Paperboat wayfaring

Tuesday, January 1st, 2008 UTC

The sea that is life is rather more viscous than it would seem at first glance. It springs back if pressed at, the viscid consistency is playful. Amorphous and blandly colorful, this mass extends from one end of infinity to the other, and (on the perpendicular axis), from one end of Time to the opposite end. From the surface down, its depth is of such baffling unfathomability that it is usually presumed bottomless. Overhead, scattered stars twinkle in an irregular melody, suspended in a low-hanging sky. The air is powdery, crumbly almost; or rather, it has that quality of being almost solid, yet insubstantial.

To the crew in the paper boat, days pass by in a haze, uncounted and numberless; each day is a solo performer in an interminable and magical parade of little grains of sand, spiraling ever downwards and seeping through. It’s tempting to write, if only a little, about the habitual tempests of fractals and hurricanes of quantum mechanics, the occasional still aeon in doldrums, of seagulls and mirages of warm shores that dissolve back into the ocean, or of the way the open skies boast unfaltering beauty in their volatile semblance. It is an almost instinctive longing– if all this could be written down and kept! Indeed, and Man could have libraries of nothing but delightful stories, and countless archives of long essays analyzing each incident by detail. Surely that would be lovely, except then what remains of life would be lost.

When one doesn’t concern oneself too much about them, memories just put themselves away is some corner of one’s head. They grow ripe and are sweetened with age, and sometimes they seep through into passerby thoughts, which eventually bloom into actions. Every mishap leaves its little sand-grain of a mark, some sort of impression upon us, without which we would be some other, different person, however slightly. So, maybe, Man would be better off living rather than watching himself live. (You know, if it was the afterlife that consisted of endless bookshelves and a myriad of varying interpretations and analyses of one’s life, eternity wouldn’t actually be too bad.)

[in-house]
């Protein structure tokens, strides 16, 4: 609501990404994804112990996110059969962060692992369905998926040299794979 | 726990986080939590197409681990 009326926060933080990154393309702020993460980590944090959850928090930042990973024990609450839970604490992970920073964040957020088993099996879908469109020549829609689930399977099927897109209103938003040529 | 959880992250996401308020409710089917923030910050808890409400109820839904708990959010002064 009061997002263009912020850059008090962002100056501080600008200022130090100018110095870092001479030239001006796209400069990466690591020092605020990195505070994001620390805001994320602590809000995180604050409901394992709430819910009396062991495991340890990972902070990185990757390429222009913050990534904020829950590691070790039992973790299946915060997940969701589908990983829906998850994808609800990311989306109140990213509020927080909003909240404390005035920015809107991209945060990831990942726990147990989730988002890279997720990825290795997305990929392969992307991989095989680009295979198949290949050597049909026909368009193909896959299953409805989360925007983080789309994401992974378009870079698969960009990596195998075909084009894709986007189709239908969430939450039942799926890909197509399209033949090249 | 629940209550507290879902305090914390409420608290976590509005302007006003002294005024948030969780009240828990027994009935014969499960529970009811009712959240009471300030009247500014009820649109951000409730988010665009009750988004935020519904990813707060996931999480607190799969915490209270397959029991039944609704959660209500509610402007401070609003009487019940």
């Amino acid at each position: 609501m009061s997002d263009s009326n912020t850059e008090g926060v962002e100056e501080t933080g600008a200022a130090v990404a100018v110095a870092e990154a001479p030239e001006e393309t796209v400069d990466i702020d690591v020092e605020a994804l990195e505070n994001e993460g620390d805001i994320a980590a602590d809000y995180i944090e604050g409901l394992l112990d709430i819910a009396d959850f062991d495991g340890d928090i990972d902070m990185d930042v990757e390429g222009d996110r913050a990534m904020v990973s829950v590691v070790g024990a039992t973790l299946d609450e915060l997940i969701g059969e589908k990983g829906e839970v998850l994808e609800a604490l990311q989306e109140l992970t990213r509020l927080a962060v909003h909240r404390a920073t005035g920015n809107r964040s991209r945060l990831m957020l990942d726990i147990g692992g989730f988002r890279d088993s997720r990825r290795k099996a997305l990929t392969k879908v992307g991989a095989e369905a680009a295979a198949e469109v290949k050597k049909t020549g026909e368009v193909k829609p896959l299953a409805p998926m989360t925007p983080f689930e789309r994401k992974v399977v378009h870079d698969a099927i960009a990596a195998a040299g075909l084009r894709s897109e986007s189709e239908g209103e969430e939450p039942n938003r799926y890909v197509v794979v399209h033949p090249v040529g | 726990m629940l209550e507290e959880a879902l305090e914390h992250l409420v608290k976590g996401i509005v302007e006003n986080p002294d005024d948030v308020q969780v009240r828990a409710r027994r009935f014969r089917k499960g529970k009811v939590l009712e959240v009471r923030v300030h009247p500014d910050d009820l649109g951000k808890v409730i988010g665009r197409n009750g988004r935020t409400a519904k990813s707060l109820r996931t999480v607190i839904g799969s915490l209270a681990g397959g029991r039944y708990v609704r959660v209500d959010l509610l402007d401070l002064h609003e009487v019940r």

But of course, no man is quick enough to seize every second of his life. Surely a few will stumble over their own eager feet, while running under their heavy “Carpe Diem!” banner– because a life lived to impress is a futile one, as there is no such audience to our follies. Still others might fall into the cruel delusion of dreaming that they wake in the morning under a fresh, clean sky and set off about their day, while oblivious to the fact that they are still asleep. But perhaps, it is regret over what we miss that makes what we do manage to grasp taste all the more sweet.

Indeed, what would a life be without wanting?

But alas, it would merely be incomplete.

Beauty and pleasure are fleeting things, so it is but all we can do to taste them to their fullest, celebrating their ephemeral character instead of lamenting it. Hedonism is not cynical, on the contrary. Using our hearts to feel and our minds to think are but natural, practical notions. Tell me, can you find anything more worthwhile to do in the interim between birth and death, but to enjoy the excursion?

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